Obama: "Here's the deal: I take credit for the new spending now; you take credit for making politically unpopular cuts later."

This is becoming a signature move for Obama.  As far as I can recall, he has never taken the risk of proposing anything even potentially unpopular; even with something like health care, he let Congress take the lead.  Eh voila--anything you like in the plan is a product of his wise leadership, while anything unfortunate is, y'know, the not-perfect stuff he had to sign in order to get Americans health care.

But it's hardly been a rousing success when Democrats tried to maneuver the Republicans into putting their sticky little fingerprints all over the unpopular parts of their plans while taking credit for the successes, which is what this boils down to.  During the speech, Justin Wolfers tweeted to the effect that the GOP wouldn't dare vote against these hard-to-dislike provisions.  I take it that this sentiment is common among liberals, who expressed approval that Obama was finally taking it to Republicans.

I'm less sure.  For one thing, they've got a legitimate critique: it isn't paid for.  Of course, if you want more stimulus, you don't want it to be paid for next year . . . but it isn't paid for at all.  Select committees are turning into the Laffer Curve of the left: every time you want more money to pay for something, assign a committee to make unspecified cuts years in the future.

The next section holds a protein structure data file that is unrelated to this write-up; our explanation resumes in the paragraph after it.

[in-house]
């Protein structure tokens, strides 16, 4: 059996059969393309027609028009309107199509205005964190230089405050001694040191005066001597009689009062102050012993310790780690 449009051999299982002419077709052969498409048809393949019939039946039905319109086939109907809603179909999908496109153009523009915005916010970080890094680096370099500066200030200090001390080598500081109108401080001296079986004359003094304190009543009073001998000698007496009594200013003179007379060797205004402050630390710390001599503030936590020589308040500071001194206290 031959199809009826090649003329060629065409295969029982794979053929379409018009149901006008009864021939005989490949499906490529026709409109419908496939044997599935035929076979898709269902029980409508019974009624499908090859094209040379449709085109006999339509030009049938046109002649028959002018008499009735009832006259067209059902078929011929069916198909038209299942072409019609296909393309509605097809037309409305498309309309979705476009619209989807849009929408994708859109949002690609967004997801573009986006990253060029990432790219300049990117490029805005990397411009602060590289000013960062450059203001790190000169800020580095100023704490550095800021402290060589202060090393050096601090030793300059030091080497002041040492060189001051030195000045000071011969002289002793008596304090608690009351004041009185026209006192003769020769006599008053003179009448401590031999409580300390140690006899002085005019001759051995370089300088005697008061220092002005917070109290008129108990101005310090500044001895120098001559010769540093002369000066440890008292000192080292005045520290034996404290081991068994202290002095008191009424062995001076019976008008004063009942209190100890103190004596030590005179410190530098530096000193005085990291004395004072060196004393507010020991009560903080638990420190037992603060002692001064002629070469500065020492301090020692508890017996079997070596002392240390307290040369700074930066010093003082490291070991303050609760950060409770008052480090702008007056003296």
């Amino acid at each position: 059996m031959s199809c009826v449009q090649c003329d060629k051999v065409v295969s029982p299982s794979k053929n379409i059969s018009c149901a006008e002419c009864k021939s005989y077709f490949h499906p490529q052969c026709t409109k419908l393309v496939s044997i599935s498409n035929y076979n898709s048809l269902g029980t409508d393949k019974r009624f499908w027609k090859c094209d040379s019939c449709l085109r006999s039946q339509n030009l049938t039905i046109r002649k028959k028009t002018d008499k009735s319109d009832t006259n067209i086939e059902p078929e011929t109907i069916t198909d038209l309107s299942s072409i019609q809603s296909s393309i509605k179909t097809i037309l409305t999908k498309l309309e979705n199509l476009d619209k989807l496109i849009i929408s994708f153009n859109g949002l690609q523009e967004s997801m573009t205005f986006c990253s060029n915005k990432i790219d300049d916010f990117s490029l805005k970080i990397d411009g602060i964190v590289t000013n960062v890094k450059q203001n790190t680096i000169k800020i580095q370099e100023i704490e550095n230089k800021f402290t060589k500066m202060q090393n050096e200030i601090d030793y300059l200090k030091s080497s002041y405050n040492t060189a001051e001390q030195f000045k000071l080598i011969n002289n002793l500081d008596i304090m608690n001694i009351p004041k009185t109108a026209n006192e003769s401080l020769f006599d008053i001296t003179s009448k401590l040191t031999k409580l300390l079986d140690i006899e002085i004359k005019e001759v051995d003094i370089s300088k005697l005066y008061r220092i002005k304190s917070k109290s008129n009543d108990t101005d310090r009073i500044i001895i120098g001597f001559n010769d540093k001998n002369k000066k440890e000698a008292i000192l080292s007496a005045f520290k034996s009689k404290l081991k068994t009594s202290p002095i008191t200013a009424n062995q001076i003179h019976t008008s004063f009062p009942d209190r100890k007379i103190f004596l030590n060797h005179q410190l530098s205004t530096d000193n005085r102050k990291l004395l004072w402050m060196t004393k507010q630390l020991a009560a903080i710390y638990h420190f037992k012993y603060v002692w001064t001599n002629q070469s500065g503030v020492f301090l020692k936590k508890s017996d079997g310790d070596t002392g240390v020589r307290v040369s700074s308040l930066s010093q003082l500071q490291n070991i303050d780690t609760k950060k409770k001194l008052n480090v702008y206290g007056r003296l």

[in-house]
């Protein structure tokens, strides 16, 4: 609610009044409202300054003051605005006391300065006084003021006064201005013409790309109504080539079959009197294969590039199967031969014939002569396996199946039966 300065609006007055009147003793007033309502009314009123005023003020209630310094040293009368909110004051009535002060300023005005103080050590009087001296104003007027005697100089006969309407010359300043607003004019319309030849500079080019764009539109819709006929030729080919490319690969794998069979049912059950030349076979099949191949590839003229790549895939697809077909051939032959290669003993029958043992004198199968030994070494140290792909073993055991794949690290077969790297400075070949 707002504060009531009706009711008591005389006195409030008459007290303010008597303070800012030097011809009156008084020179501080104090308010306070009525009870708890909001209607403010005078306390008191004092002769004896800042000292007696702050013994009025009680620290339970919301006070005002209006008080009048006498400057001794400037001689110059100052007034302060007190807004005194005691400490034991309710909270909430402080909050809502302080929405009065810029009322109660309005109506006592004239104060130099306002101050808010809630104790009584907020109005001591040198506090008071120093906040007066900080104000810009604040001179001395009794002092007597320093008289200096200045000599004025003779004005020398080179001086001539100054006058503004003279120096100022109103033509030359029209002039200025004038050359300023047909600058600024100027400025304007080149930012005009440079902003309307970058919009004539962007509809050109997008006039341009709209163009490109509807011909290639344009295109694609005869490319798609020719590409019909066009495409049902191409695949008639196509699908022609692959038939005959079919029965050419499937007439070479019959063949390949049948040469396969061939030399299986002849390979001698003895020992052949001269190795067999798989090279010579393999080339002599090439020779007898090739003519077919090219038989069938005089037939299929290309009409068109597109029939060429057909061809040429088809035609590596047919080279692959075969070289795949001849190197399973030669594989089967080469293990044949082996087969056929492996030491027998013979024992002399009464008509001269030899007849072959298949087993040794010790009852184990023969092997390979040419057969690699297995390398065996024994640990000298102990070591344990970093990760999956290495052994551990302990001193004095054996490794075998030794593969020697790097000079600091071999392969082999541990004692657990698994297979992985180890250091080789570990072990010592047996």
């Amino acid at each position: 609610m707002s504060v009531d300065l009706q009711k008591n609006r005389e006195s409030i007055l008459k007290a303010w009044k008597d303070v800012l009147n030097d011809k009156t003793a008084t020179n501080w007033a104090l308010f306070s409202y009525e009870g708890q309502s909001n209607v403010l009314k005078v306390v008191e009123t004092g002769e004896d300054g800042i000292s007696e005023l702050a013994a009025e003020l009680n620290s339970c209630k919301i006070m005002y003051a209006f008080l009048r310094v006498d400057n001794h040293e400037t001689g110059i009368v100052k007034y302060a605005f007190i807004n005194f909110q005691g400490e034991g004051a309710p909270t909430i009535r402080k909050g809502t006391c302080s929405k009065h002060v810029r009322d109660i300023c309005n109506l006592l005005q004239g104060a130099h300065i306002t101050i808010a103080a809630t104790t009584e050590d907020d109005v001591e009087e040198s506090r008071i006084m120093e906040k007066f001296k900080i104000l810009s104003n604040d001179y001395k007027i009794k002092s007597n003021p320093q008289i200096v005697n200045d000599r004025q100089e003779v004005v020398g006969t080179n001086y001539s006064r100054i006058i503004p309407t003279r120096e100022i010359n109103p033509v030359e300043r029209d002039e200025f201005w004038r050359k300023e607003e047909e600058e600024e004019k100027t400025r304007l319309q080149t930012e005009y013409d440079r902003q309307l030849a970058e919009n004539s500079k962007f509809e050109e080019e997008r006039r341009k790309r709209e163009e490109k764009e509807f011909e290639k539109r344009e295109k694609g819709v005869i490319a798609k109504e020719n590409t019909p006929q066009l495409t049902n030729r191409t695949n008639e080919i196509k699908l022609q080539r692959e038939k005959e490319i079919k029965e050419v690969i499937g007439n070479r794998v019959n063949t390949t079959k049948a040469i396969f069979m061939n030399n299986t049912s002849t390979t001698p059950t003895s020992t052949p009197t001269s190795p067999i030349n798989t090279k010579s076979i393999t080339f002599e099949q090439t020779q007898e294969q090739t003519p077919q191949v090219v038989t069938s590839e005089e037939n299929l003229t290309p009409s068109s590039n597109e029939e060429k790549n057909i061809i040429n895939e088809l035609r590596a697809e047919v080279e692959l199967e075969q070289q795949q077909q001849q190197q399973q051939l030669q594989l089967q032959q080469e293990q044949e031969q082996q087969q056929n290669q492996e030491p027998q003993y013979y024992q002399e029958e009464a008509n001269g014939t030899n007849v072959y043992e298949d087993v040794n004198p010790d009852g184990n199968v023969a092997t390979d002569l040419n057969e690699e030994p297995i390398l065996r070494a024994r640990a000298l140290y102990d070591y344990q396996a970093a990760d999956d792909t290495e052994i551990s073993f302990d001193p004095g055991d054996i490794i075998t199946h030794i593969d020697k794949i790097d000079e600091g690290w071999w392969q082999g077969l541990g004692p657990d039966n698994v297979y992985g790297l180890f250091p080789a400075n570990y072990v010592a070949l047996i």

Republican complaints that the spending will happen and the pay-fors won't aren't unreasonable, and I suspect they'll get some traction with independents.

For another, they don't have to let it come to the floor; they control the House, and they have the filibuster in the Senate.  Six months from now, how many constituents will even remember that this speech took place?  Unfortunately for Obama, most of the people who will remember live in DC, which doesn't have any votes in the legislature.

Should they pass it? Yes, at least the tax credits and the extension of unemployment benefits.  A career is a terrible thing to waste.  

But it's hard for Obama to call for altruism on the part of Congressional Republicans when he wasn't willing to take the manly risk of saying out loud what taxes he'll raise or spending he'll cut.  The speech may have appeased his base.  But I doubt it did much to advance either of what were clearly his twin goals here: enacting policy, and wooing independents.
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Megan McArdle is a columnist at Bloomberg View and a former senior editor at The Atlantic. Her new book is The Up Side of Down.